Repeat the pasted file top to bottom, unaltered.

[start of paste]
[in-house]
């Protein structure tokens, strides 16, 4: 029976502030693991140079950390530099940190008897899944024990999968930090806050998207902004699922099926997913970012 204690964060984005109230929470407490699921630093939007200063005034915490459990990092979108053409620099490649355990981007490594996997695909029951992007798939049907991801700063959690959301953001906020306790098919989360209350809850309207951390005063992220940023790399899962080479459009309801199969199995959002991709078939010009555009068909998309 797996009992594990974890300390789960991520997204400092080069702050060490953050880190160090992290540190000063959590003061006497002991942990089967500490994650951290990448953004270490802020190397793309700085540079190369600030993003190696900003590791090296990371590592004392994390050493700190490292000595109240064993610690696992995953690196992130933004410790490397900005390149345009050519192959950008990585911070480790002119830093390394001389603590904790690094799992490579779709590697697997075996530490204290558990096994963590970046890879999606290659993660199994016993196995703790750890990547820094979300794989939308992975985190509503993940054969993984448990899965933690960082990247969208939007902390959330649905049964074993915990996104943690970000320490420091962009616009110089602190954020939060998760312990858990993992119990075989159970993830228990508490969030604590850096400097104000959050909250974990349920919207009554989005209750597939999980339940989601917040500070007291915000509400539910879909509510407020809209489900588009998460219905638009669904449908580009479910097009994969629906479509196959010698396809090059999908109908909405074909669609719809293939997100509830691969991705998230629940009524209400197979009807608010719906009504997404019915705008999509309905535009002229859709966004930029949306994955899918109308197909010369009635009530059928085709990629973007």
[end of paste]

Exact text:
[in-house]
């Protein structure tokens, strides 16, 4: 029976502030693991140079950390530099940190008897899944024990999968930090806050998207902004699922099926997913970012 204690964060984005109230929470407490699921630093939007200063005034915490459990990092979108053409620099490649355990981007490594996997695909029951992007798939049907991801700063959690959301953001906020306790098919989360209350809850309207951390005063992220940023790399899962080479459009309801199969199995959002991709078939010009555009068909998309 797996009992594990974890300390789960991520997204400092080069702050060490953050880190160090992290540190000063959590003061006497002991942990089967500490994650951290990448953004270490802020190397793309700085540079190369600030993003190696900003590791090296990371590592004392994390050493700190490292000595109240064993610690696992995953690196992130933004410790490397900005390149345009050519192959950008990585911070480790002119830093390394001389603590904790690094799992490579779709590697697997075996530490204290558990096994963590970046890879999606290659993660199994016993196995703790750890990547820094979300794989939308992975985190509503993940054969993984448990899965933690960082990247969208939007902390959330649905049964074993915990996104943690970000320490420091962009616009110089602190954020939060998760312990858990993992119990075989159970993830228990508490969030604590850096400097104000959050909250974990349920919207009554989005209750597939999980339940989601917040500070007291915000509400539910879909509510407020809209489900588009998460219905638009669904449908580009479910097009994969629906479509196959010698396809090059999908109908909405074909669609719809293939997100509830691969991705998230629940009524209400197979009807608010719906009504997404019915705008999509309905535009002229859709966004930029949306994955899918109308197909010369009635009530059928085709990629973007």